Don't Miss A Thing

Follow Engadget

Google didn't design Android Wear to emulate a smartphone's interface for a reason: the company believes it makes no sense doing so on such a tiny screen. Sadly, many early adopters find it cumbersome to launch third-party apps on the current design, prompting a developer to come up with the Wear Mini launcher to solve the problem. On vanilla Android Wear, you'd need to issue a voice command (which doesn't always conjure up the right app) or scroll through a list if you want to launch Evernote, Lyft, Duolingo, or any other app you have. If you install the Wear Mini Launcher, though, you'll get an app drawer (showing all your apps' icons like your phone does) that you can access by swiping from the top left edge of the screen. You can download it right now from Google Play, but note that its performance might vary depending on your device.

Read the Full Story 0 Comments

sky

Microsoft's new Climatology app makes it simple to check weather conditions anywhere on Earth. Funny thing is, the company just released it for Android devices, with no Windows Phone app in sight. If you do use Android, the Microsoft Research-developed app can show you a location's temperature, humidity and the average amount of rain and sunshine it'll get during a particular month. Say, you're going to Thailand on a vacation in November -- just look up the place and choose a month to know if it's sunny enough to hit the country's beaches. It could be pretty useful if you travel a lot and need a quick way to check the weather. A single look at the app's Play page shows that most people find its feature set quite limited, though, so you may want to hold off on deleting your other weather apps.

Read the Full Story 0 Comments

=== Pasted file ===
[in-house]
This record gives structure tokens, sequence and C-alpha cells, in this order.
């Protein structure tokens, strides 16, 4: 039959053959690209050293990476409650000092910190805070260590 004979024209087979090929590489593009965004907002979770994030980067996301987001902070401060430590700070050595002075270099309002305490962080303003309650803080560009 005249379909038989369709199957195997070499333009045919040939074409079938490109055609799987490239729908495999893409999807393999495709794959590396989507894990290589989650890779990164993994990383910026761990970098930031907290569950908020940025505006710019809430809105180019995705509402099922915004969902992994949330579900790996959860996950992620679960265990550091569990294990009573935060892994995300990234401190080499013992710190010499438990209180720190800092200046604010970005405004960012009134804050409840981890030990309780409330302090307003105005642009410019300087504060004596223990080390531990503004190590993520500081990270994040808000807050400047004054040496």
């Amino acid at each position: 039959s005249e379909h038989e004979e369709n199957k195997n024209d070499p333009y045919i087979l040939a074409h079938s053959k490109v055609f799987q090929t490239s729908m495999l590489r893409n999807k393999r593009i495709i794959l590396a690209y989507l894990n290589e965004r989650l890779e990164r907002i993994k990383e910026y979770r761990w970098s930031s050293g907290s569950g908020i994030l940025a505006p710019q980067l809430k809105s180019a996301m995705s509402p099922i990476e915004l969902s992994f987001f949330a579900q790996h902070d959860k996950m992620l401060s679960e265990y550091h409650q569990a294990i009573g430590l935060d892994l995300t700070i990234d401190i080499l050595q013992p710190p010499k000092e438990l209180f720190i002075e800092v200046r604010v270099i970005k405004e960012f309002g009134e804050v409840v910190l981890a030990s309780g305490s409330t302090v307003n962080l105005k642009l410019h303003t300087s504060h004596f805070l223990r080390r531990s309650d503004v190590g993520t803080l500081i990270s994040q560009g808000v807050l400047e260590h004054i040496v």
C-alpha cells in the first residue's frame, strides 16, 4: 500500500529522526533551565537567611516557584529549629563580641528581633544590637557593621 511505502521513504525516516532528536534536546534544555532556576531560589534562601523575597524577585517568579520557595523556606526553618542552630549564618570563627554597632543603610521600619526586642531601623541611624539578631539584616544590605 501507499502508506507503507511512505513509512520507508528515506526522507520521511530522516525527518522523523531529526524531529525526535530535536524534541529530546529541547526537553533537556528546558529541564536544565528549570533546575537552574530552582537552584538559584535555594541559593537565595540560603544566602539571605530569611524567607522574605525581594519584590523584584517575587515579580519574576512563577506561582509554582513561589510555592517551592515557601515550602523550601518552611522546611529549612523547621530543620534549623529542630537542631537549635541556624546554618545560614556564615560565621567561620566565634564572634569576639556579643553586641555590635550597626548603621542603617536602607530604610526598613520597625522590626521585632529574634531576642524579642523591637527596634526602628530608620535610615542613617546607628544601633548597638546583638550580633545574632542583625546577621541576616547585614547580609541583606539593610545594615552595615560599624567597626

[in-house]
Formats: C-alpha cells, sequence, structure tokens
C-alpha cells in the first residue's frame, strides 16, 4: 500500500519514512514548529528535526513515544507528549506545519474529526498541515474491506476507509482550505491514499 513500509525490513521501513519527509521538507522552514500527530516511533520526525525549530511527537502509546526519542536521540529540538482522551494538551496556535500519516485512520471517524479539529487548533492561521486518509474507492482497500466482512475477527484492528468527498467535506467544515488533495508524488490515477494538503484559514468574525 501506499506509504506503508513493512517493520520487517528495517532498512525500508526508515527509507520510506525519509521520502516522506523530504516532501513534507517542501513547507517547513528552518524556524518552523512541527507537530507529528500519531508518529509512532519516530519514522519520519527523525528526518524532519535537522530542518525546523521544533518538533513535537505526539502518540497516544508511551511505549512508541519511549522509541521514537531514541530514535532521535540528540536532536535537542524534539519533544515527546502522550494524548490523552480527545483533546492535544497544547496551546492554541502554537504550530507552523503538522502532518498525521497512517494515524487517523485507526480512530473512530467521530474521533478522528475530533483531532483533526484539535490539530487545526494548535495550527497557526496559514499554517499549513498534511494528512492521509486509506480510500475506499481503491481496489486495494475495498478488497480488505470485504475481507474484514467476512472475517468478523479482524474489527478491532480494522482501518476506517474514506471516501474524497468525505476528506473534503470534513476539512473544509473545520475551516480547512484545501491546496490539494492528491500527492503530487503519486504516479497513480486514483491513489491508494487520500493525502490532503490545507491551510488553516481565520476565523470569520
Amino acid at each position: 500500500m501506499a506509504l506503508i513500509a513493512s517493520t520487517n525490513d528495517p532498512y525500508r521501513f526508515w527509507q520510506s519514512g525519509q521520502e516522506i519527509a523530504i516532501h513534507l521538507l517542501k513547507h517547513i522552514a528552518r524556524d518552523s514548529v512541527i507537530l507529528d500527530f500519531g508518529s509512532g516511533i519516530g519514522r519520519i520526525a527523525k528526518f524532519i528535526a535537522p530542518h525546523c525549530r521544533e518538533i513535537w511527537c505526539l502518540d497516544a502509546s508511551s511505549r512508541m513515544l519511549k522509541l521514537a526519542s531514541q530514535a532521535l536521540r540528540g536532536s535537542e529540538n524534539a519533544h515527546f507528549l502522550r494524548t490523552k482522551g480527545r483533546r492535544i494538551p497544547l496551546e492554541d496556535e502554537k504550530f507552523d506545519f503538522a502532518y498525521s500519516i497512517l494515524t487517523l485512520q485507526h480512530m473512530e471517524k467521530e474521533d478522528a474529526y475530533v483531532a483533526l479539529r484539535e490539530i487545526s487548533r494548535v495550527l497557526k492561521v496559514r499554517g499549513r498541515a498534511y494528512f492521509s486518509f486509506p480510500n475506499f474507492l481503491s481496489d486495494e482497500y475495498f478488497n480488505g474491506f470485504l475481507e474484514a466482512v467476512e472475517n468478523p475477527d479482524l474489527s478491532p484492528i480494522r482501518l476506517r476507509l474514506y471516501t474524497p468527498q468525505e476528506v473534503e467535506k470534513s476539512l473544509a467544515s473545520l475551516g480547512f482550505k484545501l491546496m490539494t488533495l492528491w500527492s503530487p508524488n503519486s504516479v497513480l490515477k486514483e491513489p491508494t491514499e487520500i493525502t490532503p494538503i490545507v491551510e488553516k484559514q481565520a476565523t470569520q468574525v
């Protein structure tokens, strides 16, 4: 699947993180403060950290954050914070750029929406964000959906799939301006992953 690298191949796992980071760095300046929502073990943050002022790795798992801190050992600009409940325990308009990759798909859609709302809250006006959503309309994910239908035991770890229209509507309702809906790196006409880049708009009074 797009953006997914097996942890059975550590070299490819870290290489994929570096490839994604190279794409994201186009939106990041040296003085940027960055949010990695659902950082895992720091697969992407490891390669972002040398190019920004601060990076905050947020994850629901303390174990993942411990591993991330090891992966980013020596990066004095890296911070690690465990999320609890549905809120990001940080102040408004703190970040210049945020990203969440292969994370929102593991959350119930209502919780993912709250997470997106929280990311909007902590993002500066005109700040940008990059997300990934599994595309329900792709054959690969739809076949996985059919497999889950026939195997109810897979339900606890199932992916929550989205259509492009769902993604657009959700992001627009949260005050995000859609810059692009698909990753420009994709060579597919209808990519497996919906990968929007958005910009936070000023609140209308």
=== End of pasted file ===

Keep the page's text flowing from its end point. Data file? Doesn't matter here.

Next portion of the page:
Sony's still searching high and low for the kind of folks that need a replacement for regular paper and aren't too worried about the cost ($1,100). The latest potential buyers (after lawyers and HR departments) of its 13.3-inch E Ink Digital Paper? Legal researchers. Sony's teamed up with William S. Hein & Co. (which runs the LexisNexis-like HeinOnline database that gives access to documents from legal libraries) so anyone who uses the device can pull from its more than 100 million pages and see them just as they were originally laid out, without zooming or scrolling. It's still a pretty pricey upgrade from tech that's worked effectively for around 2,000 years, but legal librarians and law students can probably do without the reams of paper they've been printing out until now.

Read the Full Story 0 Comments

For awhile, Applebee's wanted its customers to be using more tech at the dinner table -- embedding tablets throughout its restaurants. Then third-parties caught on and created Applebee's specific social networks. Now the restaurant seems to be backing away from the future of devices-assisted eating, and has filed a trademark application for "No tech Tuesday." In all seriousness, Applebee's wouldn't be the first restaurant to try and keep its customers focused on each other instead of their phones, but a "No tech Tuesday" promotion could make it the first to implement such a policy on a large scale. Still, the gimmick will be a hard sell at restaurants that have already installed the aforementioned table tablets.

0 Comments